Subject: Re: zs driver patch.
To: None <firstname.lastname@example.org>
From: Greg A. Woods <email@example.com>
Date: 10/02/1999 16:01:39
[ On Friday, October 1, 1999 at 16:45:57 (-0500), Ron Roskens wrote: ]
> Subject: zs driver patch.
> The included patch updates the the zs driver, such that you need to key in
> a sequence ( BREAK, any char, BREAK, any char, BREAK ) before it will drop
> to the debugger/prom.
I'm not sure I like that idea any better -- sometimes I want to drop the
system into the debugger (or PROM) A.S.A.P. and without the possibility
that I'll make any mistake with fumbling fingers. It's hard enough to
get the break sequence right with telnet/kermit/cu etc. in the first place!
The trick is to ensure that disconnecting the physical interface won't
cause the signal line to float in such a way that the UART detects it as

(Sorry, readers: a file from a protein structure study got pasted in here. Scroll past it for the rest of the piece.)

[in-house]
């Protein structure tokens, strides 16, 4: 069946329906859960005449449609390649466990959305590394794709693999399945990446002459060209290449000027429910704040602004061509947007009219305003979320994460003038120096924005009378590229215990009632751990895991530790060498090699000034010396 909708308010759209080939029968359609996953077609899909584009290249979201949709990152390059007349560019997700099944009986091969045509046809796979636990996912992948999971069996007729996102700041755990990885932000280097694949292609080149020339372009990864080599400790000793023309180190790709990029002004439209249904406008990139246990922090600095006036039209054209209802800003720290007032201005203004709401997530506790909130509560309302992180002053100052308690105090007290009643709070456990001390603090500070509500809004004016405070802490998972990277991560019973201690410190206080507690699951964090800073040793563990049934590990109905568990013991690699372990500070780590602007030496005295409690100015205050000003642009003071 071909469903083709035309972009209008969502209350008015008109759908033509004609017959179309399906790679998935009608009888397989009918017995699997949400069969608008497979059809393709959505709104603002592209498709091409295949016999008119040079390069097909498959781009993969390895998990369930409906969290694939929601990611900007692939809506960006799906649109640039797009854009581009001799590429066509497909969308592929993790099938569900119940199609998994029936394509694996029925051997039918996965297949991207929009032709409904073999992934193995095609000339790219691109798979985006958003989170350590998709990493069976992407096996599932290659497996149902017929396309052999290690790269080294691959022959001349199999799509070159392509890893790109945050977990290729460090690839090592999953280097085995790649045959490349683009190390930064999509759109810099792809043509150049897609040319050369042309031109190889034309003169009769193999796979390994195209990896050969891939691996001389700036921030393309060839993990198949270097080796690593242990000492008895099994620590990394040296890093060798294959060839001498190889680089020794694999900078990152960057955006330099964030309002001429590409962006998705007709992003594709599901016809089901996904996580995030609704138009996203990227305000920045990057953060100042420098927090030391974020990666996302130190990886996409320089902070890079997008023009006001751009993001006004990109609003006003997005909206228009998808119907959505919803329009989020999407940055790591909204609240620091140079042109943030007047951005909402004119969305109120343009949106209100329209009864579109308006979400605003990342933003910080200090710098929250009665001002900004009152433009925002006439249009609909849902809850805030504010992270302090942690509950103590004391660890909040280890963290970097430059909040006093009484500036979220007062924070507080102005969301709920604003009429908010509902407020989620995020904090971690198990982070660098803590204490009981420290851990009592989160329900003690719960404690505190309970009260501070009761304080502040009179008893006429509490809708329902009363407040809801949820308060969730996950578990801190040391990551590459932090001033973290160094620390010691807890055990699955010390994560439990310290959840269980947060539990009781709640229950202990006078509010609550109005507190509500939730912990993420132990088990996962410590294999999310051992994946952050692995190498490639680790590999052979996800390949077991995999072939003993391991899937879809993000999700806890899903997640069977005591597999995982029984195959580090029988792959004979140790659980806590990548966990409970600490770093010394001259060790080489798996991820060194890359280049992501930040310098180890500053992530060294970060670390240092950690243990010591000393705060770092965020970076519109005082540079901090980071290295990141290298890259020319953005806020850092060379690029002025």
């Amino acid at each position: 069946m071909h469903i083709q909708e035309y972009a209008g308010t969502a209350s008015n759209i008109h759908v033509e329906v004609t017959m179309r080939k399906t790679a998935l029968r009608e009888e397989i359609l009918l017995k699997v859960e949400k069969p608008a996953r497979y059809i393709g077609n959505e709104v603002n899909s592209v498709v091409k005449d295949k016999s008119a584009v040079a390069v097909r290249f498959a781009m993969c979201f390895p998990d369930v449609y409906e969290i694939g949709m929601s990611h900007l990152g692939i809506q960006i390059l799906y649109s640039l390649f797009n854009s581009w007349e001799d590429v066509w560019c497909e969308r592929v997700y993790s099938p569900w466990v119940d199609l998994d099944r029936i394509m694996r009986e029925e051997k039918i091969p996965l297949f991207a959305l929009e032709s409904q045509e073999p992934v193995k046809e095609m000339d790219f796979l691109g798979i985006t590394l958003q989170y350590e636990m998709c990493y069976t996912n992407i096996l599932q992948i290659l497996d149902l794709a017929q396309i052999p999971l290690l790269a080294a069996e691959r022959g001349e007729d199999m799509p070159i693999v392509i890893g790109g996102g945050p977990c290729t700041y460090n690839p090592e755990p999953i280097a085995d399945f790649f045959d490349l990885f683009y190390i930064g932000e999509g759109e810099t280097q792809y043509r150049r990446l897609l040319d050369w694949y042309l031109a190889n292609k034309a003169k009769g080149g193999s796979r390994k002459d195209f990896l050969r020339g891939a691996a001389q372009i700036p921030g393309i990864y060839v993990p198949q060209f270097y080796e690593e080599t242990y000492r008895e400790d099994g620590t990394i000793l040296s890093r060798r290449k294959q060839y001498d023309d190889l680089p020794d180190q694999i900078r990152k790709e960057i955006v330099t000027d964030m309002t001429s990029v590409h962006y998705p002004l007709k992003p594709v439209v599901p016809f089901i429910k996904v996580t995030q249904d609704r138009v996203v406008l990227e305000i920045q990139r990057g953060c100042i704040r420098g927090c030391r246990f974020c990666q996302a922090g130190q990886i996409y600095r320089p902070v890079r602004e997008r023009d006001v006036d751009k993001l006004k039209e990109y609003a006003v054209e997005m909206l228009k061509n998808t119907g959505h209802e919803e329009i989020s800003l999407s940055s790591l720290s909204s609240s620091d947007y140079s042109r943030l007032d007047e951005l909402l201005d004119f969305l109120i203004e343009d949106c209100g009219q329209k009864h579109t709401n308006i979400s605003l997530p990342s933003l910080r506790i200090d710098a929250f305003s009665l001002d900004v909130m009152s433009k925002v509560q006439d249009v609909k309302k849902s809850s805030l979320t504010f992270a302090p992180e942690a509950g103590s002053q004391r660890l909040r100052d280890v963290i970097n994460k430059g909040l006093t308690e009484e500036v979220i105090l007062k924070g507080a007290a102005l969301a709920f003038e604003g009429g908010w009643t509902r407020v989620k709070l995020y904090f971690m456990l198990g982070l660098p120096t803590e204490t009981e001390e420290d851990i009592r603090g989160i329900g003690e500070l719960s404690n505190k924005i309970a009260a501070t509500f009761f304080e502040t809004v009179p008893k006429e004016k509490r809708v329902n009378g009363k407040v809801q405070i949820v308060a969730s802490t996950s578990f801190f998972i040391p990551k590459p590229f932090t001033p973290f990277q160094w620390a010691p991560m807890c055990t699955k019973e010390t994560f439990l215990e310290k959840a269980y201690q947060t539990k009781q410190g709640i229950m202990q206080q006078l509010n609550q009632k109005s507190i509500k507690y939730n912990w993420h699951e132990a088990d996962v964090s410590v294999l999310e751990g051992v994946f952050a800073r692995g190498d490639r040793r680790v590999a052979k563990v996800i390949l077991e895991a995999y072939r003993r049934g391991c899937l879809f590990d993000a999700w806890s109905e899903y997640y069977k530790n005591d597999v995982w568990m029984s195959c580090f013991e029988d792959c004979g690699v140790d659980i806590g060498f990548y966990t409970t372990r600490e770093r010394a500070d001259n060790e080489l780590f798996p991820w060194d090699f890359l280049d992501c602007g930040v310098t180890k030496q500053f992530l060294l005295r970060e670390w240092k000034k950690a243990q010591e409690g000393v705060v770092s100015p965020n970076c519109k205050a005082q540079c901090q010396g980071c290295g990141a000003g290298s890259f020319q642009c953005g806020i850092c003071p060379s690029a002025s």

a BREAK. It is said that a 4.7K-ohm resistor between pins 3 & 25 will
prevent a floating RxD from being seen as a BREAK signal (pin 25 on
systems that have separate A and B ports is supposedly a -5VDC source,
except for some versions [501-1899] of the 4/4xx VME CPUs [the A/B ports
on SLC, ELC, LX, Classic, SS10, etc. don't seem to have a -5vdc pin]).
However I've also heard people recommend using a resistor and zener
diode to keep the pull RxD line low.
Note that you'd have to mount the pull-down resistor *inside* the
chassis to make it fool-proof.
Note that the proper pull-down circuit shouldn't prevent normal data
pulses, or indeed a properly generated BREAK signal -- only the
accidental appearance of a BREAK due to a floating value.
WARNING: though I've planned to do this myself many times (originally
on my Sun-3's), I've never actually done it! ;-)
Greg A. Woods
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